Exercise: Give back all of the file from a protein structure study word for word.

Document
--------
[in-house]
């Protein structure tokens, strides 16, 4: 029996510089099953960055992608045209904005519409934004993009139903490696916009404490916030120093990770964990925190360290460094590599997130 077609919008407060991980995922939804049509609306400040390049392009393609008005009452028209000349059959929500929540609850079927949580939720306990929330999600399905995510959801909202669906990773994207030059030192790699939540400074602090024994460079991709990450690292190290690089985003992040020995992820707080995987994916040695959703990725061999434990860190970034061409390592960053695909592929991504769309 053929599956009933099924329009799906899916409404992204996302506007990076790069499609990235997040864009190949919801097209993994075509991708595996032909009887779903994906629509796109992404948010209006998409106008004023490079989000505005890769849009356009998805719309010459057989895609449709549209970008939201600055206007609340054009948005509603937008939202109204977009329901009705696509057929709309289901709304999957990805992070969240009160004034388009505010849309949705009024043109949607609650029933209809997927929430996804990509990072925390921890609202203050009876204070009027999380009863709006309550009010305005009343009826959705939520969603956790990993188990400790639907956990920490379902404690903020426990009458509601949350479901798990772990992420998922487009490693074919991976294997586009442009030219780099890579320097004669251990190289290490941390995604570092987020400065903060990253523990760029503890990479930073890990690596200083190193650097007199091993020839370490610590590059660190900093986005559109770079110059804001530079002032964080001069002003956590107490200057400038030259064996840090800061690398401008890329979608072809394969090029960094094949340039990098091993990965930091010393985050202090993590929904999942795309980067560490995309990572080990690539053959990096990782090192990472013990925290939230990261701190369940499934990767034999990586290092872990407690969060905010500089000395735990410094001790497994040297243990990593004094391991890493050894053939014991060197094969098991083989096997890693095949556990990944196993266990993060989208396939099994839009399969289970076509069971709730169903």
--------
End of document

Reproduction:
[in-house]
């Protein structure tokens, strides 16, 4: 029996510089099953960055992608045209904005519409934004993009139903490696916009404490916030120093990770964990925190360290460094590599997130 077609919008407060991980995922939804049509609306400040390049392009393609008005009452028209000349059959929500929540609850079927949580939720306990929330999600399905995510959801909202669906990773994207030059030192790699939540400074602090024994460079991709990450690292190290690089985003992040020995992820707080995987994916040695959703990725061999434990860190970034061409390592960053695909592929991504769309 053929599956009933099924329009799906899916409404992204996302506007990076790069499609990235997040864009190949919801097209993994075509991708595996032909009887779903994906629509796109992404948010209006998409106008004023490079989000505005890769849009356009998805719309010459057989895609449709549209970008939201600055206007609340054009948005509603937008939202109204977009329901009705696509057929709309289901709304999957990805992070969240009160004034388009505010849309949705009024043109949607609650029933209809997927929430996804990509990072925390921890609202203050009876204070009027999380009863709006309550009010305005009343009826959705939520969603956790990993188990400790639907956990920490379902404690903020426990009458509601949350479901798990772990992420998922487009490693074919991976294997586009442009030219780099890579320097004669251990190289290490941390995604570092987020400065903060990253523990760029503890990479930073890990690596200083190193650097007199091993020839370490610590590059660190900093986005559109770079110059804001530079002032964080001069002003956590107490200057400038030259064996840090800061690398401008890329979608072809394969090029960094094949340039990098091993990965930091010393985050202090993590929904999942795309980067560490995309990572080990690539053959990096990782090192990472013990925290939230990261701190369940499934990767034999990586290092872990407690969060905010500089000395735990410094001790497994040297243990990593004094391991890493050894053939014991060197094969098991083989096997890693095949556990990944196993266990993060989208396939099994839009399969289970076509069971709730169903």